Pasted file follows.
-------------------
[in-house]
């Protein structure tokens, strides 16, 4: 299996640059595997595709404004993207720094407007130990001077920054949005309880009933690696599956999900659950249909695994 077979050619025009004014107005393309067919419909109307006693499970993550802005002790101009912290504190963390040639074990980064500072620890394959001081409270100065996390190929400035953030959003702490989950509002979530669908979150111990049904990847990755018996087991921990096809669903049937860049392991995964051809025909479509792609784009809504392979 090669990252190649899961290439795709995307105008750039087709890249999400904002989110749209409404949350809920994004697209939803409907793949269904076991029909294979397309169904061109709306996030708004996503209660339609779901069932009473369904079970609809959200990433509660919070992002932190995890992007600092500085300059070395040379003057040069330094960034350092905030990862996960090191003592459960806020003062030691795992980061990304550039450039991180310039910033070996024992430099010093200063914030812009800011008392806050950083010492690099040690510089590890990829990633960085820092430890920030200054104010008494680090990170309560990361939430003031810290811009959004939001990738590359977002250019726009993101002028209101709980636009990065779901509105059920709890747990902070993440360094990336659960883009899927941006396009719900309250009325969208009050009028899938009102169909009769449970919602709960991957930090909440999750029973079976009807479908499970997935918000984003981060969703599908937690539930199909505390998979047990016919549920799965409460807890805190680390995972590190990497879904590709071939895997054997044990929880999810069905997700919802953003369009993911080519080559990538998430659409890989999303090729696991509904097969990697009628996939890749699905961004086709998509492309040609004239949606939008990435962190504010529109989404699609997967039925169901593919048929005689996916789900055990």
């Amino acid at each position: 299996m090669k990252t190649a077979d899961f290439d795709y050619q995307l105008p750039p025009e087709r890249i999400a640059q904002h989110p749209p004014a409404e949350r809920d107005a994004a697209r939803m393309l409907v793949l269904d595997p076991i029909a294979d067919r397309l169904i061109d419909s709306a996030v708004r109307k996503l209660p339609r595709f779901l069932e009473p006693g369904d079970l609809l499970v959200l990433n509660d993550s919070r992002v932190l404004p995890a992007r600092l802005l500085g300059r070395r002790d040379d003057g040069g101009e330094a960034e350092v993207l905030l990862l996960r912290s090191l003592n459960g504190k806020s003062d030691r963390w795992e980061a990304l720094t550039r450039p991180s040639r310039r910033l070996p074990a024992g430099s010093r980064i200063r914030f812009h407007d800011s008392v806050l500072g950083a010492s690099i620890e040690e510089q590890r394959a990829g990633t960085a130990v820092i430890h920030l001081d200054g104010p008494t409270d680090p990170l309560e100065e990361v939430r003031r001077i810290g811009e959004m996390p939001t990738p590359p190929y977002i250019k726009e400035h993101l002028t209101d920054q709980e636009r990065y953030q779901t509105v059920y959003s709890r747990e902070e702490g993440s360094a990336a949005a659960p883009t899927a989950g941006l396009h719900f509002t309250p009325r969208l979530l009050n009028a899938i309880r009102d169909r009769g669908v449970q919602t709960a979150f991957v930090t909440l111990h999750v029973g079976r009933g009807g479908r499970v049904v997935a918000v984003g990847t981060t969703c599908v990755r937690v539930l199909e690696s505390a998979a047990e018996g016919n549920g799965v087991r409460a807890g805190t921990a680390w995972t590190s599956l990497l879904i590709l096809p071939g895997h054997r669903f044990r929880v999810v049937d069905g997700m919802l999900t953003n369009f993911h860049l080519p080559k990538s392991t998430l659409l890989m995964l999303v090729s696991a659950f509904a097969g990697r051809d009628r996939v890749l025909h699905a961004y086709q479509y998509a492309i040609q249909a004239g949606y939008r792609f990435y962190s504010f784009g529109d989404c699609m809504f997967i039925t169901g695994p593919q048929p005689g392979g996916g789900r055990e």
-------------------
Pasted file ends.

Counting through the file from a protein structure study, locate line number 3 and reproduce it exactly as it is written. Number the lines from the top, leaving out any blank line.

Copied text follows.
């Amino acid at each position: 299996m090669k990252t190649a077979d899961f290439d795709y050619q995307l105008p750039p025009e087709r890249i999400a640059q904002h989110p749209p004014a409404e949350r809920d107005a994004a697209r939803m393309l409907v793949l269904d595997p076991i029909a294979d067919r397309l169904i061109d419909s709306a996030v708004r109307k996503l209660p339609r595709f779901l069932e009473p006693g369904d079970l609809l499970v959200l990433n509660d993550s919070r992002v932190l404004p995890a992007r600092l802005l500085g300059r070395r002790d040379d003057g040069g101009e330094a960034e350092v993207l905030l990862l996960r912290s090191l003592n459960g504190k806020s003062d030691r963390w795992e980061a990304l720094t550039r450039p991180s040639r310039r910033l070996p074990a024992g430099s010093r980064i200063r914030f812009h407007d800011s008392v806050l500072g950083a010492s690099i620890e040690e510089q590890r394959a990829g990633t960085a130990v820092i430890h920030l001081d200054g104010p008494t409270d680090p990170l309560e100065e990361v939430r003031r001077i810290g811009e959004m996390p939001t990738p590359p190929y977002i250019k726009e400035h993101l002028t209101d920054q709980e636009r990065y953030q779901t509105v059920y959003s709890r747990e902070e702490g993440s360094a990336a949005a659960p883009t899927a989950g941006l396009h719900f509002t309250p009325r969208l979530l009050n009028a899938i309880r009102d169909r009769g669908v449970q919602t709960a979150f991957v930090t909440l111990h999750v029973g079976r009933g009807g479908r499970v049904v997935a918000v984003g990847t981060t969703c599908v990755r937690v539930l199909e690696s505390a998979a047990e018996g016919n549920g799965v087991r409460a807890g805190t921990a680390w995972t590190s599956l990497l879904i590709l096809p071939g895997h054997r669903f044990r929880v999810v049937d069905g997700m919802l999900t953003n369009f993911h860049l080519p080559k990538s392991t998430l659409l890989m995964l999303v090729s696991a659950f509904a097969g990697r051809d009628r996939v890749l025909h699905a961004y086709q479509y998509a492309i040609q249909a004239g949606y939008r792609f990435y962190s504010f784009g529109d989404c699609m809504f997967i039925t169901g695994p593919q048929p005689g392979g996916g789900r055990e």